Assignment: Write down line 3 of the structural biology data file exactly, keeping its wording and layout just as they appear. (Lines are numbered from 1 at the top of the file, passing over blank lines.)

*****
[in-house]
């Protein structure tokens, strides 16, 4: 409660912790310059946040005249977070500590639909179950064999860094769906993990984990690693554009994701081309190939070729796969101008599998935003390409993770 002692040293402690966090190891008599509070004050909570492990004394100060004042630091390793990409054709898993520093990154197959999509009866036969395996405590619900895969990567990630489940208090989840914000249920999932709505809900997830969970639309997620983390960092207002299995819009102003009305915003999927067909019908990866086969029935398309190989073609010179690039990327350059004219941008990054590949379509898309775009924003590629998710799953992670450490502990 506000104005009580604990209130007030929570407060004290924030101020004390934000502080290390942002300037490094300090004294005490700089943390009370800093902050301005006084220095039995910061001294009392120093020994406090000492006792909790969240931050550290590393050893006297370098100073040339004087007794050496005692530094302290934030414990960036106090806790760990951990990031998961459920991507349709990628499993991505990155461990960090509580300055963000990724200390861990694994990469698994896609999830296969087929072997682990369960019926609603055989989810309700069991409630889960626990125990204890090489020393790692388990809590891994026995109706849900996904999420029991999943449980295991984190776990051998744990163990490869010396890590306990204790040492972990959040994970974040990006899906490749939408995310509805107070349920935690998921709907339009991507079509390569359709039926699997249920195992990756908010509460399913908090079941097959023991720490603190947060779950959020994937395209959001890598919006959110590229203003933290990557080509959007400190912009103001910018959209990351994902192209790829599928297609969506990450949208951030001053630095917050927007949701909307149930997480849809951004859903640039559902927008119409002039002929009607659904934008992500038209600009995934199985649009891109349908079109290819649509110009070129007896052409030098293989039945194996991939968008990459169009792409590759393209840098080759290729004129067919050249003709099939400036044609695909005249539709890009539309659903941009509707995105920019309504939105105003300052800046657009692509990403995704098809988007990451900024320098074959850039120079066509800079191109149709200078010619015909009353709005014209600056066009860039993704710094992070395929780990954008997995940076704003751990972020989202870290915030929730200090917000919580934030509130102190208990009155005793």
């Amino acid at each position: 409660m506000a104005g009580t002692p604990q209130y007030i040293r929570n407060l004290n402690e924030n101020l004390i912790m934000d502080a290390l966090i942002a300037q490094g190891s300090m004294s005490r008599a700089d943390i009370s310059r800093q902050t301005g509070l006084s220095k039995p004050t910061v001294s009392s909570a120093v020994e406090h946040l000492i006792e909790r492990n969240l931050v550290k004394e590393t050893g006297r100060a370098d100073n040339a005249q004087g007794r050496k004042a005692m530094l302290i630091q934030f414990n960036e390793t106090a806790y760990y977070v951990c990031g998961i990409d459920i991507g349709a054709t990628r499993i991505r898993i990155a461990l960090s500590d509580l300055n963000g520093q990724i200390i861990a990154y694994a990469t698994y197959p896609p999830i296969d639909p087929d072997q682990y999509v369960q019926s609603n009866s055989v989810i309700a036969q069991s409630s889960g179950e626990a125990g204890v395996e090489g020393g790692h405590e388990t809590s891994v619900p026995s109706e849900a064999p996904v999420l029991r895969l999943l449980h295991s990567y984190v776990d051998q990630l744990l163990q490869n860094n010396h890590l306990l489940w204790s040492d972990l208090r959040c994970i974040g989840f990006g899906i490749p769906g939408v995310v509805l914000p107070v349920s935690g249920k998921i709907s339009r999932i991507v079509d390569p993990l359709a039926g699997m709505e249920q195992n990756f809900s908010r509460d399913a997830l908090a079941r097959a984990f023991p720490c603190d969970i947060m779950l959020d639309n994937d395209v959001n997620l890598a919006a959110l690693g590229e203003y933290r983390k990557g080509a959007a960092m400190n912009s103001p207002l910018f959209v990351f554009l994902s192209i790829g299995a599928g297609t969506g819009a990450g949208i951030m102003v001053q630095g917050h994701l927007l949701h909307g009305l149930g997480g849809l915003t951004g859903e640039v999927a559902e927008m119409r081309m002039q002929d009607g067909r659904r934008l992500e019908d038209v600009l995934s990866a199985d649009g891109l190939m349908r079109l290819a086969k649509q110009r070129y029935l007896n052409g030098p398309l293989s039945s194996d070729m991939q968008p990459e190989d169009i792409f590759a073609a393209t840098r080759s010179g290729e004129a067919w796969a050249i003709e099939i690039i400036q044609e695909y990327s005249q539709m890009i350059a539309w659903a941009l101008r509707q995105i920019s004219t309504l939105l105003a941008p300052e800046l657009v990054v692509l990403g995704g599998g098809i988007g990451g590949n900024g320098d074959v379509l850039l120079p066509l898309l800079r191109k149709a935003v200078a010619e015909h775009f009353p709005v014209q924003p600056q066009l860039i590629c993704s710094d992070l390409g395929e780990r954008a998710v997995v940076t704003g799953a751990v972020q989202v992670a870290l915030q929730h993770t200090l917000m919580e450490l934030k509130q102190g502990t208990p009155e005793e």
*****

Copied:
């Amino acid at each position: 409660m506000a104005g009580t002692p604990q209130y007030i040293r929570n407060l004290n402690e924030n101020l004390i912790m934000d502080a290390l966090i942002a300037q490094g190891s300090m004294s005490r008599a700089d943390i009370s310059r800093q902050t301005g509070l006084s220095k039995p004050t910061v001294s009392s909570a120093v020994e406090h946040l000492i006792e909790r492990n969240l931050v550290k004394e590393t050893g006297r100060a370098d100073n040339a005249q004087g007794r050496k004042a005692m530094l302290i630091q934030f414990n960036e390793t106090a806790y760990y977070v951990c990031g998961i990409d459920i991507g349709a054709t990628r499993i991505r898993i990155a461990l960090s500590d509580l300055n963000g520093q990724i200390i861990a990154y694994a990469t698994y197959p896609p999830i296969d639909p087929d072997q682990y999509v369960q019926s609603n009866s055989v989810i309700a036969q069991s409630s889960g179950e626990a125990g204890v395996e090489g020393g790692h405590e388990t809590s891994v619900p026995s109706e849900a064999p996904v999420l029991r895969l999943l449980h295991s990567y984190v776990d051998q990630l744990l163990q490869n860094n010396h890590l306990l489940w204790s040492d972990l208090r959040c994970i974040g989840f990006g899906i490749p769906g939408v995310v509805l914000p107070v349920s935690g249920k998921i709907s339009r999932i991507v079509d390569p993990l359709a039926g699997m709505e249920q195992n990756f809900s908010r509460d399913a997830l908090a079941r097959a984990f023991p720490c603190d969970i947060m779950l959020d639309n994937d395209v959001n997620l890598a919006a959110l690693g590229e203003y933290r983390k990557g080509a959007a960092m400190n912009s103001p207002l910018f959209v990351f554009l994902s192209i790829g299995a599928g297609t969506g819009a990450g949208i951030m102003v001053q630095g917050h994701l927007l949701h909307g009305l149930g997480g849809l915003t951004g859903e640039v999927a559902e927008m119409r081309m002039q002929d009607g067909r659904r934008l992500e019908d038209v600009l995934s990866a199985d649009g891109l190939m349908r079109l290819a086969k649509q110009r070129y029935l007896n052409g030098p398309l293989s039945s194996d070729m991939q968008p990459e190989d169009i792409f590759a073609a393209t840098r080759s010179g290729e004129a067919w796969a050249i003709e099939i690039i400036q044609e695909y990327s005249q539709m890009i350059a539309w659903a941009l101008r509707q995105i920019s004219t309504l939105l105003a941008p300052e800046l657009v990054v692509l990403g995704g599998g098809i988007g990451g590949n900024g320098d074959v379509l850039l120079p066509l898309l800079r191109k149709a935003v200078a010619e015909h775009f009353p709005v014209q924003p600056q066009l860039i590629c993704s710094d992070l390409g395929e780990r954008a998710v997995v940076t704003g799953a751990v972020q989202v992670a870290l915030q929730h993770t200090l917000m919580e450490l934030k509130q102190g502990t208990p009155e005793e």